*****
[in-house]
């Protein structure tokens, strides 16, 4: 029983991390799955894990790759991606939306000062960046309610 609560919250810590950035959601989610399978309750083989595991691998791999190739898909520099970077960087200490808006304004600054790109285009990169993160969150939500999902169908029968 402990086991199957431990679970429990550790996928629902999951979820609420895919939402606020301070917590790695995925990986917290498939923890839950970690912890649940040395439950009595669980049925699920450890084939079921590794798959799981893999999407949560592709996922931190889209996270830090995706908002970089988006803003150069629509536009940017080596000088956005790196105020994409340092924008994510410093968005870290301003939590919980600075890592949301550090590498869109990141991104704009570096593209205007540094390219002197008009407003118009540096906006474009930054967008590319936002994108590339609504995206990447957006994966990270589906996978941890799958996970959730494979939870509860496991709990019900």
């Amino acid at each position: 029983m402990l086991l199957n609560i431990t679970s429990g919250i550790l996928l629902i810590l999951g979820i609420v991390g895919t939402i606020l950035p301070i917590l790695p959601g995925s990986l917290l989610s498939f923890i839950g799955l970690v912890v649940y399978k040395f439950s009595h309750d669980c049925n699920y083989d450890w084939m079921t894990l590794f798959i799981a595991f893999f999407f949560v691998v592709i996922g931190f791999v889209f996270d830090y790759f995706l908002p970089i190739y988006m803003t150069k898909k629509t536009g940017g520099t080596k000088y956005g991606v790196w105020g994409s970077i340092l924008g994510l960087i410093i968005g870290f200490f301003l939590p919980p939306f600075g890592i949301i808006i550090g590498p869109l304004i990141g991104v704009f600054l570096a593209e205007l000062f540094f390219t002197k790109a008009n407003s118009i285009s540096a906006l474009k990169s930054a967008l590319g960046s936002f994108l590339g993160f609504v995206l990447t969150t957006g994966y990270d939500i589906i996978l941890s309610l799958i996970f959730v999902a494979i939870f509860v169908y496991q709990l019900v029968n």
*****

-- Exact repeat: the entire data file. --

[in-house]
């Protein structure tokens, strides 16, 4: 029983991390799955894990790759991606939306000062960046309610 609560919250810590950035959601989610399978309750083989595991691998791999190739898909520099970077960087200490808006304004600054790109285009990169993160969150939500999902169908029968 402990086991199957431990679970429990550790996928629902999951979820609420895919939402606020301070917590790695995925990986917290498939923890839950970690912890649940040395439950009595669980049925699920450890084939079921590794798959799981893999999407949560592709996922931190889209996270830090995706908002970089988006803003150069629509536009940017080596000088956005790196105020994409340092924008994510410093968005870290301003939590919980600075890592949301550090590498869109990141991104704009570096593209205007540094390219002197008009407003118009540096906006474009930054967008590319936002994108590339609504995206990447957006994966990270589906996978941890799958996970959730494979939870509860496991709990019900």
């Amino acid at each position: 029983m402990l086991l199957n609560i431990t679970s429990g919250i550790l996928l629902i810590l999951g979820i609420v991390g895919t939402i606020l950035p301070i917590l790695p959601g995925s990986l917290l989610s498939f923890i839950g799955l970690v912890v649940y399978k040395f439950s009595h309750d669980c049925n699920y083989d450890w084939m079921t894990l590794f798959i799981a595991f893999f999407f949560v691998v592709i996922g931190f791999v889209f996270d830090y790759f995706l908002p970089i190739y988006m803003t150069k898909k629509t536009g940017g520099t080596k000088y956005g991606v790196w105020g994409s970077i340092l924008g994510l960087i410093i968005g870290f200490f301003l939590p919980p939306f600075g890592i949301i808006i550090g590498p869109l304004i990141g991104v704009f600054l570096a593209e205007l000062f540094f390219t002197k790109a008009n407003s118009i285009s540096a906006l474009k990169s930054a967008l590319g960046s936002f994108l590339g993160f609504v995206l990447t969150t957006g994966y990270d939500i589906i996978l941890s309610l799958i996970f959730v999902a494979i939870f509860v169908y496991q709990l019900v029968n």